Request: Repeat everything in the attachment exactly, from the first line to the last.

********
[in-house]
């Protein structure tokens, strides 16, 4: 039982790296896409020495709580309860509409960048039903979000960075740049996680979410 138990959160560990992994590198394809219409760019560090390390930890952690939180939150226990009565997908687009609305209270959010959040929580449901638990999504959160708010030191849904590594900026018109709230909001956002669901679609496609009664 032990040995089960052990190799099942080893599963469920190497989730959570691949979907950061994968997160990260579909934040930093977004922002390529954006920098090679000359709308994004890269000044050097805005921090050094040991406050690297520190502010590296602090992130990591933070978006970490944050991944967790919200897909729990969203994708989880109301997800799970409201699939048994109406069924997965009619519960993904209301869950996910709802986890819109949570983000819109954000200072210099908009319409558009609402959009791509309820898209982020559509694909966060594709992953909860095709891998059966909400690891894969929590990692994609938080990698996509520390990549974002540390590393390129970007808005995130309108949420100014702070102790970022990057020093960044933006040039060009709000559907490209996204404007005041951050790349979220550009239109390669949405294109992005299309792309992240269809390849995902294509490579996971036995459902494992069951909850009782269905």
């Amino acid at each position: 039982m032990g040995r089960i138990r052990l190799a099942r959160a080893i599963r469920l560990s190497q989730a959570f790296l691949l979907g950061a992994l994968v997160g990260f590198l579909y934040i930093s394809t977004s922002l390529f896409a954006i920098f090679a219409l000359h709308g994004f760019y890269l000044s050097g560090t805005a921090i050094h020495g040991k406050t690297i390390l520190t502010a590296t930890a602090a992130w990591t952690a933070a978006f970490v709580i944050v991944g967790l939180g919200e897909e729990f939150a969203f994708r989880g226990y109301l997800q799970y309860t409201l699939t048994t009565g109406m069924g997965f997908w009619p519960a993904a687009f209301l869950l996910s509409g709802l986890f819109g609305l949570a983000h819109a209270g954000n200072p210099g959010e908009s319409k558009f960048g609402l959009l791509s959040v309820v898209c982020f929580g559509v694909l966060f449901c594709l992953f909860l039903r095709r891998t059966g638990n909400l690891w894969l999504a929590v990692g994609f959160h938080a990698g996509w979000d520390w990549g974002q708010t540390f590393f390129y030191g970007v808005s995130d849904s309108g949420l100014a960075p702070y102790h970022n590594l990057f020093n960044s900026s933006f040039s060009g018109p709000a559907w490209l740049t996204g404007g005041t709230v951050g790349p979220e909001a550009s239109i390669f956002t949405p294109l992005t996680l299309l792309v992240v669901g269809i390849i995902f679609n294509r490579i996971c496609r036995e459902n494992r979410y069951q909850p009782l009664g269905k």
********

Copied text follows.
[in-house]
């Protein structure tokens, strides 16, 4: 039982790296896409020495709580309860509409960048039903979000960075740049996680979410 138990959160560990992994590198394809219409760019560090390390930890952690939180939150226990009565997908687009609305209270959010959040929580449901638990999504959160708010030191849904590594900026018109709230909001956002669901679609496609009664 032990040995089960052990190799099942080893599963469920190497989730959570691949979907950061994968997160990260579909934040930093977004922002390529954006920098090679000359709308994004890269000044050097805005921090050094040991406050690297520190502010590296602090992130990591933070978006970490944050991944967790919200897909729990969203994708989880109301997800799970409201699939048994109406069924997965009619519960993904209301869950996910709802986890819109949570983000819109954000200072210099908009319409558009609402959009791509309820898209982020559509694909966060594709992953909860095709891998059966909400690891894969929590990692994609938080990698996509520390990549974002540390590393390129970007808005995130309108949420100014702070102790970022990057020093960044933006040039060009709000559907490209996204404007005041951050790349979220550009239109390669949405294109992005299309792309992240269809390849995902294509490579996971036995459902494992069951909850009782269905």
């Amino acid at each position: 039982m032990g040995r089960i138990r052990l190799a099942r959160a080893i599963r469920l560990s190497q989730a959570f790296l691949l979907g950061a992994l994968v997160g990260f590198l579909y934040i930093s394809t977004s922002l390529f896409a954006i920098f090679a219409l000359h709308g994004f760019y890269l000044s050097g560090t805005a921090i050094h020495g040991k406050t690297i390390l520190t502010a590296t930890a602090a992130w990591t952690a933070a978006f970490v709580i944050v991944g967790l939180g919200e897909e729990f939150a969203f994708r989880g226990y109301l997800q799970y309860t409201l699939t048994t009565g109406m069924g997965f997908w009619p519960a993904a687009f209301l869950l996910s509409g709802l986890f819109g609305l949570a983000h819109a209270g954000n200072p210099g959010e908009s319409k558009f960048g609402l959009l791509s959040v309820v898209c982020f929580g559509v694909l966060f449901c594709l992953f909860l039903r095709r891998t059966g638990n909400l690891w894969l999504a929590v990692g994609f959160h938080a990698g996509w979000d520390w990549g974002q708010t540390f590393f390129y030191g970007v808005s995130d849904s309108g949420l100014a960075p702070y102790h970022n590594l990057f020093n960044s900026s933006f040039s060009g018109p709000a559907w490209l740049t996204g404007g005041t709230v951050g790349p979220e909001a550009s239109i390669f956002t949405p294109l992005t996680l299309l792309v992240v669901g269809i390849i995902f679609n294509r490579i996971c496609r036995e459902n494992r979410y069951q909850p009782l009664g269905k």